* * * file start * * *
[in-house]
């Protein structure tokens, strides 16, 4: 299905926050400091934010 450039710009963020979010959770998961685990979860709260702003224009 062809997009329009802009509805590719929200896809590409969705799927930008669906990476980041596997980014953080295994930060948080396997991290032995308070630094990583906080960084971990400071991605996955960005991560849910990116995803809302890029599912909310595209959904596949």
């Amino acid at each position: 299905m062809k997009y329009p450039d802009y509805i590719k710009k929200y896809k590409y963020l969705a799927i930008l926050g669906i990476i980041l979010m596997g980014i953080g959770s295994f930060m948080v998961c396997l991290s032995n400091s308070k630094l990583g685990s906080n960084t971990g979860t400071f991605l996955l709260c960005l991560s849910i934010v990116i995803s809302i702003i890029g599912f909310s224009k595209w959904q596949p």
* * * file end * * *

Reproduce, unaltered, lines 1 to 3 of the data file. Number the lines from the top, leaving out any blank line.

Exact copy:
[in-house]
């Protein structure tokens, strides 16, 4: 299905926050400091934010 450039710009963020979010959770998961685990979860709260702003224009 062809997009329009802009509805590719929200896809590409969705799927930008669906990476980041596997980014953080295994930060948080396997991290032995308070630094990583906080960084971990400071991605996955960005991560849910990116995803809302890029599912909310595209959904596949």
């Amino acid at each position: 299905m062809k997009y329009p450039d802009y509805i590719k710009k929200y896809k590409y963020l969705a799927i930008l926050g669906i990476i980041l979010m596997g980014i953080g959770s295994f930060m948080v998961c396997l991290s032995n400091s308070k630094l990583g685990s906080n960084t971990g979860t400071f991605l996955l709260c960005l991560s849910i934010v990116i995803s809302i702003i890029g599912f909310s224009k595209w959904q596949p």